US 4401357 A
A connector assembly is disclosed which includes a plug having a body of insulating material which is replaceably but securely held in a housing by means of an insert spring. A clip is provided for securely holding the end of a cable to the housing and contacts are disclosed having pressure strips for engagement with the conductors of wires.
1. An electrical contact for connection to the end portion of a conductor of a wire, comprising: a trough portion arranged to receive said conductor end portion and including a pair of side walls and a bottom wall, a pressure strip extending longitudinally along said trough portion in upwardly spaced relation to said bottom wall for overlying the length of said conductor end portion and for movement toward said bottom wall to press said conductor end portion between said strip and said bottom wall, said strip having a width large enough to provide openings between it and said side walls which are smaller than the diameter of said conductor end portion, a fastener having a terminal end for engagement with a portion of said strip which is intermediate said one end thereof and an opposite end thereof for moving said strip toward said bottom wall, and a fastener support for supporting said fastener from said trough portion, said trough portion, pressure strip and fastener support being formed as integral parts of a single element of sheet metal, said element including a strip-support section extending from one of said side walls of said trough portion toward the other of said side walls of said trough portion and over said pressure strip with said pressure strip having an end connected through a 180 degree bend to one end of said strip-support section, said strip-support section having an opening therein through which said fastener element extends, and said fastener-support being in the form of a section of said element of sheet metal extending from the upper edge of said other of said side walls of said trough portion toward the upper edge of said one of said side walls of said trough portion in overlying relation to said strip-support section.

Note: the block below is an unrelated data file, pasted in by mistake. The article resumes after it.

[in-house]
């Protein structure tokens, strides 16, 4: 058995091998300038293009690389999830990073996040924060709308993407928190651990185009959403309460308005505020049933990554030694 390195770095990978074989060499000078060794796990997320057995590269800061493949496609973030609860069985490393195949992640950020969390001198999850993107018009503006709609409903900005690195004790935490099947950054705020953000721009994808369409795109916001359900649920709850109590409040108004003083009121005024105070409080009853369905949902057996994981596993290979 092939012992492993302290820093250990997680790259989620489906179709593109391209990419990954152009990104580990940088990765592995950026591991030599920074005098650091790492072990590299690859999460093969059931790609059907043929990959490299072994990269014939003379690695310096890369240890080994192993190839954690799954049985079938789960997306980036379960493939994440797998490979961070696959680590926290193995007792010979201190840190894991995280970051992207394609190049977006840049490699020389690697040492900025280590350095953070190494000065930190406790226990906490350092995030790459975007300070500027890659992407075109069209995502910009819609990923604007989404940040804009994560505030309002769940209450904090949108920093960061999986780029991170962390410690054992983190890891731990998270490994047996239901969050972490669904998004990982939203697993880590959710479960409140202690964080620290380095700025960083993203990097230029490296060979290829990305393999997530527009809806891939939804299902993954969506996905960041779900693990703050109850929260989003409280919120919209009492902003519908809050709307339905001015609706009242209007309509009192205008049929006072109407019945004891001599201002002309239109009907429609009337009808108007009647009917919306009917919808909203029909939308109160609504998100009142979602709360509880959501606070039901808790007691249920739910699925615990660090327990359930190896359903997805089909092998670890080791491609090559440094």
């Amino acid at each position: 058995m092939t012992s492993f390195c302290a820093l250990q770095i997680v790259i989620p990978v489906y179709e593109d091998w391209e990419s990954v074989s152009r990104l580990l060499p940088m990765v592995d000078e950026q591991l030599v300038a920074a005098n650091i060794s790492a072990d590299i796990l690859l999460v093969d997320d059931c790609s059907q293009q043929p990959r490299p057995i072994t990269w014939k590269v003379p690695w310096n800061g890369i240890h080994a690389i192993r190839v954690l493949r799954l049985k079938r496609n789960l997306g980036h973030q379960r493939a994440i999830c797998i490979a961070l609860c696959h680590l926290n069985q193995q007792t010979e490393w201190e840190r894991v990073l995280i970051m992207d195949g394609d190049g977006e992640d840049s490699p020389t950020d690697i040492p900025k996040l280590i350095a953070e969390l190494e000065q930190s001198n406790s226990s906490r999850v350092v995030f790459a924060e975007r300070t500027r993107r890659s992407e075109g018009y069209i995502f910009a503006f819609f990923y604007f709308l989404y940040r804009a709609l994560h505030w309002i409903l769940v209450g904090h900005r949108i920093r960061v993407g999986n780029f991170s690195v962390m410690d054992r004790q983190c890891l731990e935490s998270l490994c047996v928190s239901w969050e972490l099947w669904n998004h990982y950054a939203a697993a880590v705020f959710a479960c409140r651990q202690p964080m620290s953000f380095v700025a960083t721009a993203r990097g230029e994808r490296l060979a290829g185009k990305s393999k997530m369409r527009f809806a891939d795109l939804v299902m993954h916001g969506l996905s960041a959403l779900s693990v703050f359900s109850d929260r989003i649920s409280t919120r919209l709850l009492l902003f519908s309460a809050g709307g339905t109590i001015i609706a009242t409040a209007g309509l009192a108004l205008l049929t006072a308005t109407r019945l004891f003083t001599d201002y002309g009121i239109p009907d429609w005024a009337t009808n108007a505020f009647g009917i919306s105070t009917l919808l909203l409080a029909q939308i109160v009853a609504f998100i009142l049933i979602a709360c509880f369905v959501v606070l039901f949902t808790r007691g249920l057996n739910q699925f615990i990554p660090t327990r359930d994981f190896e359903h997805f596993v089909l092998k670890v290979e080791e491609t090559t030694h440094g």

2. In a contact as defined in claim 1, said fastener being in the form of a screw and said fastener-support including a collar portion receiving said screw.
3. In a contact as defined in claim 1, said pressure strip having a serrated surface for engagement with said conductor end portion.
4. In a contact as defined in claim 1, a contact portion formed as an integral part of said element of said sheet metal and extending in a longitudinal direction from an end of said trough portion which is in transverse alignment with said 180 degree bend.
This invention relates to electrical connectors and more particularly to electrical connectors which are readily assembled and otherwise easily and economically manufactured while being rugged and reliable in operation. The connectors of the invention are particularly advantageous where the environmental conditions of operation are adverse and where reliable performance is essential for safety, as in connectors for tractor-trailer combinations, for example.
Connector assemblies have heretofore been provided in which a plug is insertable into a receptacle which may be mounted in a wall. The plug and receptacle include bodies of insulating material carrying interengageable female and male contacts which are connected to the ends of the conductors of wires disposed within the sheaths of suitable cables. Such connector assemblies have been generally satisfactory in operation but there have been problems which have not been recognized and dealt with by designers of such connectors.
For example, there have frequently been failures due to open circuits which can be very serious when the connector is used in critical applications. One cause of such open circuits which has not been recognized and dealt with is that the end of a conductor of a connecting wire may separate from the contact or become loosened in a manner such that the electrical connection between the contact and the wire may either be intermittent or completely ineffective.
Another problem relates to securing of the sheath portion of a cable to a housing. In prior arrangements, a screw has been provided having a terminal end portion engageable with the sheath portion of a cable and it is found that the screw can cut through the sheath portion in a manner such that there is inadequate frictional engagement with the sheath portion of the cable. In some cases, the screw may cut through the insulated portions of wires to cause electrical short-circuits or other problems of a similar nature.
Additional unrecognized problems with prior art connectors relate to the mounting of an insulating contact-carrying body within a protective housing, usually of metal. It is desirable to be able to securely lock the insulating body in the housing while permitting withdrawal therefrom in case it is necessary to do so for servicing. Also, it is desirable to be able to both insert and withdraw the body easily and quickly without going to an expensive constuction and without interfering with the reliability of the connector. The prior art arrangements while being generally satisfactory, have had deficiencies in such respects.